What is Bullying?
Bullying is repeated direct or indirect behaviour, comments, acts or gestures, whether deliberate or not, in which the person bullying has more power than the person who is bullied. The behaviour causes distress and injuries, hurts, oppresses, intimidates or ostracizes. Bullying can take many forms: verbal, physical, social, or electronic (cyberbullying). It can focus on: disability, sexual orientation, gender identity, sexuality, race/ethnicity/religion, or other issues.
Bullying and the Quebec Law
The Quebec legislature passed Bill 56: An Act to prevent and stop bullying and violence in schools in 2012, amending the Education Act and the Act respecting private education to formally address bullying. The amendment lays out the duties and responsibilities of the school boards, public and private schools, and the Ministry to provide a healthy and secure learning environment which allows every student to develop his or her full potential, free from any form of bullying or violence.
For more details on cyberbullying legislation, including federal legislation, please visit: Legal Consequences of Cyberbullying
Legal Requirements for Private Schools in Quebec
Under An Act respecting private education private schools in Quebec must provide a healthy and secure learning environment that allows every student to develop to his or her full potential.
The Act contains extensive anti-bullying provisions, including that institutions must adopt an anti-bullying and anti-violence plan meeting the same standards as those required by public schools. The Act also provides a definition of bullying that is consistent with public school’s definition of bullying.
Bullying and Cyberbullying Prevention
Educators share responsibility with parents and other adults in students’ lives to nurture the development of the social emotional skills that students need to engage in healthy relationships, and to teach students that bullying is wrong and unacceptable. This includes requiring students to take part in anti-bullying and anti-violence activities held by their school.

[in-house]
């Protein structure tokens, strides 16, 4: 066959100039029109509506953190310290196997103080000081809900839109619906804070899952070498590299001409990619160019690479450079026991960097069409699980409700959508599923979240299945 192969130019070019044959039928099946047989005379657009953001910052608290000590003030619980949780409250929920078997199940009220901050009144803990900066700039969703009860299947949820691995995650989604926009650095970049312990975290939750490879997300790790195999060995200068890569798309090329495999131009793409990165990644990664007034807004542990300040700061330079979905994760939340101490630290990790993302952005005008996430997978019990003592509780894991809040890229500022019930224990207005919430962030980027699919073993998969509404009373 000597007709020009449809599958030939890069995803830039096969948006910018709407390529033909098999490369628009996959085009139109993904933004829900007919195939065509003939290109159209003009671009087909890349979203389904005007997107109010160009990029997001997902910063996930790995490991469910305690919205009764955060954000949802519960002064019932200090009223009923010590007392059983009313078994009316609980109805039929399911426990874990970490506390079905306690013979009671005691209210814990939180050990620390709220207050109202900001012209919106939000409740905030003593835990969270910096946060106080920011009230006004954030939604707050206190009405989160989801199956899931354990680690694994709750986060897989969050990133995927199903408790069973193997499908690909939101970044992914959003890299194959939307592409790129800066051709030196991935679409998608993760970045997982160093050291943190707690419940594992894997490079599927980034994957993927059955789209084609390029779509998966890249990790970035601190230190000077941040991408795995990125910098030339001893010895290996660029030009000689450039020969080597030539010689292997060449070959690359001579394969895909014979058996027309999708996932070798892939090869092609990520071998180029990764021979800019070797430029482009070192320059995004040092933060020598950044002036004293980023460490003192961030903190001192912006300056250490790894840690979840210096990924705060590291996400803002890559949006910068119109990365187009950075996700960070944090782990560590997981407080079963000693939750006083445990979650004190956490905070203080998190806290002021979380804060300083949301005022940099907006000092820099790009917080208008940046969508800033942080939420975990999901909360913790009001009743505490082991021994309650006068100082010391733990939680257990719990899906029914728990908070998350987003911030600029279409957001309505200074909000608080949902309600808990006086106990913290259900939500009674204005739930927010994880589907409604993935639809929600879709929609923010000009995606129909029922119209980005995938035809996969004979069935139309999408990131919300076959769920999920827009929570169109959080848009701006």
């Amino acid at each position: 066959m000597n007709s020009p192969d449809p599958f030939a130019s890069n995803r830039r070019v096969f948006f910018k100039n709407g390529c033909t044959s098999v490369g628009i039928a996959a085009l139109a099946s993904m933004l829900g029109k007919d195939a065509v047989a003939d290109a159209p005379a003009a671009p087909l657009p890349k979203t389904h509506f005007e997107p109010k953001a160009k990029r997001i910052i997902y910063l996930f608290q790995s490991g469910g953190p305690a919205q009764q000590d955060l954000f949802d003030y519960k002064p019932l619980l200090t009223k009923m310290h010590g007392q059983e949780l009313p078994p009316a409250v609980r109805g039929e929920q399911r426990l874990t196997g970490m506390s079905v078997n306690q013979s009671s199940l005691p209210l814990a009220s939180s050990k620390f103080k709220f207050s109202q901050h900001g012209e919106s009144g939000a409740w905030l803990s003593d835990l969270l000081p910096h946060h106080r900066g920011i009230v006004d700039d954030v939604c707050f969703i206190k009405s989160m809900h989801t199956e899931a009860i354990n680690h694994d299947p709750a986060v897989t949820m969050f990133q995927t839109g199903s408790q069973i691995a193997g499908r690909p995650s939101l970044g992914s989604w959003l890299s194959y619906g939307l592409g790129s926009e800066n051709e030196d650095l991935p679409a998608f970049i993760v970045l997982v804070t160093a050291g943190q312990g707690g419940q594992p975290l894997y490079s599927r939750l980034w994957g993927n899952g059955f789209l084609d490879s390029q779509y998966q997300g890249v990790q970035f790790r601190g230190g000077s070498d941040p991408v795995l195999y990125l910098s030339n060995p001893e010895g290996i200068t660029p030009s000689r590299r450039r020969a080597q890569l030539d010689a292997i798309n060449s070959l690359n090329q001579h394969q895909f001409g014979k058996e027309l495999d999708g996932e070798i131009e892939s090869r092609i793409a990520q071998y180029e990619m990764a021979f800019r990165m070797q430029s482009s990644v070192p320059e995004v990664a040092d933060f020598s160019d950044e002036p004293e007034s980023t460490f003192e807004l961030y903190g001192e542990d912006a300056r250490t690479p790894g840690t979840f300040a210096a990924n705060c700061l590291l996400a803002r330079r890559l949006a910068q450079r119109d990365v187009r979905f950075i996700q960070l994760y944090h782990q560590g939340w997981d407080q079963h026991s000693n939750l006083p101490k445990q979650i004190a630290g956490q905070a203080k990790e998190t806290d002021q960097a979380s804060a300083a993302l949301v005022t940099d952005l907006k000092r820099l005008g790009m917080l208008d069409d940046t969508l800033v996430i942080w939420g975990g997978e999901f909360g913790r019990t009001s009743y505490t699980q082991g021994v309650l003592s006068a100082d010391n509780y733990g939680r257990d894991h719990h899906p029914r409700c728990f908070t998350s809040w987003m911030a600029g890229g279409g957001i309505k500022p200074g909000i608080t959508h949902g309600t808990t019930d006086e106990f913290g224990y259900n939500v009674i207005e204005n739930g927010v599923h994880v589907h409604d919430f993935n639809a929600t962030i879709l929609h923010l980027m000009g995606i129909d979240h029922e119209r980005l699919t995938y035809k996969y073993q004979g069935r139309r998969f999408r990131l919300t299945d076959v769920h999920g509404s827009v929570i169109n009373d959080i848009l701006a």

This is what is expected of you as an educator:
At the Classroom/School Level:
- The school principal is designated to be the main person who will receive and promptly deal with all reports or complaints concerning bullying or violence at school.
- The school principal is responsible for:
- adopting and implementing an anti-bullying and anti-violence plan at school that strictly follows all elements provided in the legislation;
- reviewing, evaluating, and, if necessary, updating the plan annually; and
- distributing this plan to the parents in a clear and accessible language.
- Every school staff member is accountable for collaborating in the implementation of the anti-bullying and antiviolence plan.
- You have the right to know that complaints of bullying will be taken seriously.
- Every school member has the right and responsibility to be informed of the school’s rules of conduct, safety and anti-violence measures, and of the procedures to be followed when an act of bullying or violence is observed.
- The school principal is required to set up an anti-bullying and anti-violence team, as well as delegate one school staff member to coordinate its work.
- The school principal is required to organize the school’s rules of conduct to be presented to the students during a civics session held every year.
- You have the right to expect the school's governing board to annually evaluate the results achieved by the school with respect to preventing and dealing with bullying, and that a report on the evaluation will be distributed to all school staff.
At the School Board Level:
- The school board is expected to provide a healthy and secure learning environment for every student – where each student can develop his or her full potential, free from any form of bullying or violence.
- The school board is expected to approve the anti-bullying and anti-violence plan proposed by each school’s principal, and to support the principal's anti-bullying efforts.
- The school board is expected to make available to the school community, by September 30th of each year: an annual report on the number and nature of acts of bullying reported that year as well as the measures to be taken to improve the school’s results with respect to preventing and dealing with bullying – with a specific focus on enhancing the quality of the school learning environment.